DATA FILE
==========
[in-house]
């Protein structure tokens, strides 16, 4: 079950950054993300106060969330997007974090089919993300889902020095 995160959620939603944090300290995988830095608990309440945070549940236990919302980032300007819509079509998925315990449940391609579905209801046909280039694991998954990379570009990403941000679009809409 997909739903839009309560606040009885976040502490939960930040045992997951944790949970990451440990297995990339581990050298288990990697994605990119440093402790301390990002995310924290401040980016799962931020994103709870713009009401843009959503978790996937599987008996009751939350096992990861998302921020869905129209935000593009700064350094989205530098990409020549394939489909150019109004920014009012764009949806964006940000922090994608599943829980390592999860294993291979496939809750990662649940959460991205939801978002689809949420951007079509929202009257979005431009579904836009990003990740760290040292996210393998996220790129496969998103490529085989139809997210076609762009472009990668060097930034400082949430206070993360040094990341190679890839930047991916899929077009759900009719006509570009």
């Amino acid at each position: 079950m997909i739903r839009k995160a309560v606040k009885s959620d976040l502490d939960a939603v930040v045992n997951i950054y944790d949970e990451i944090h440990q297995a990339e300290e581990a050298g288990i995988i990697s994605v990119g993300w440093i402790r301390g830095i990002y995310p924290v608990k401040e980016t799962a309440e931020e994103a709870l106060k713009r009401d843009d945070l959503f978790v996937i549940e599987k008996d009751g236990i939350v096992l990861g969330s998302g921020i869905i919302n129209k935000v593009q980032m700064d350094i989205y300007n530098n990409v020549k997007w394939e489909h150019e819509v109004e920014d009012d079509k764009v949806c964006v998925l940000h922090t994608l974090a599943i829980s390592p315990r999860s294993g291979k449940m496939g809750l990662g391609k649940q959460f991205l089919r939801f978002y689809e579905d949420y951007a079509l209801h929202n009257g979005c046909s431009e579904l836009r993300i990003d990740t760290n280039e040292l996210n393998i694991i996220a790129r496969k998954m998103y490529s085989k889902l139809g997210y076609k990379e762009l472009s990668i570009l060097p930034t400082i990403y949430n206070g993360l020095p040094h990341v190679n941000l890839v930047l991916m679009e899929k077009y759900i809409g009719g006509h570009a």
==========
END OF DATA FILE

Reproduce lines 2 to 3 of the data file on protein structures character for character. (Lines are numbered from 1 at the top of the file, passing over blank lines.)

């Protein structure tokens, strides 16, 4: 079950950054993300106060969330997007974090089919993300889902020095 995160959620939603944090300290995988830095608990309440945070549940236990919302980032300007819509079509998925315990449940391609579905209801046909280039694991998954990379570009990403941000679009809409 997909739903839009309560606040009885976040502490939960930040045992997951944790949970990451440990297995990339581990050298288990990697994605990119440093402790301390990002995310924290401040980016799962931020994103709870713009009401843009959503978790996937599987008996009751939350096992990861998302921020869905129209935000593009700064350094989205530098990409020549394939489909150019109004920014009012764009949806964006940000922090994608599943829980390592999860294993291979496939809750990662649940959460991205939801978002689809949420951007079509929202009257979005431009579904836009990003990740760290040292996210393998996220790129496969998103490529085989139809997210076609762009472009990668060097930034400082949430206070993360040094990341190679890839930047991916899929077009759900009719006509570009």
């Amino acid at each position: 079950m997909i739903r839009k995160a309560v606040k009885s959620d976040l502490d939960a939603v930040v045992n997951i950054y944790d949970e990451i944090h440990q297995a990339e300290e581990a050298g288990i995988i990697s994605v990119g993300w440093i402790r301390g830095i990002y995310p924290v608990k401040e980016t799962a309440e931020e994103a709870l106060k713009r009401d843009d945070l959503f978790v996937i549940e599987k008996d009751g236990i939350v096992l990861g969330s998302g921020i869905i919302n129209k935000v593009q980032m700064d350094i989205y300007n530098n990409v020549k997007w394939e489909h150019e819509v109004e920014d009012d079509k764009v949806c964006v998925l940000h922090t994608l974090a599943i829980s390592p315990r999860s294993g291979k449940m496939g809750l990662g391609k649940q959460f991205l089919r939801f978002y689809e579905d949420y951007a079509l209801h929202n009257g979005c046909s431009e579904l836009r993300i990003d990740t760290n280039e040292l996210n393998i694991i996220a790129r496969k998954m998103y490529s085989k889902l139809g997210y076609k990379e762009l472009s990668i570009l060097p930034t400082i990403y949430n206070g993360l020095p040094h990341v190679n941000l890839v930047l991916m679009e899929k077009y759900i809409g009719g006509h570009a």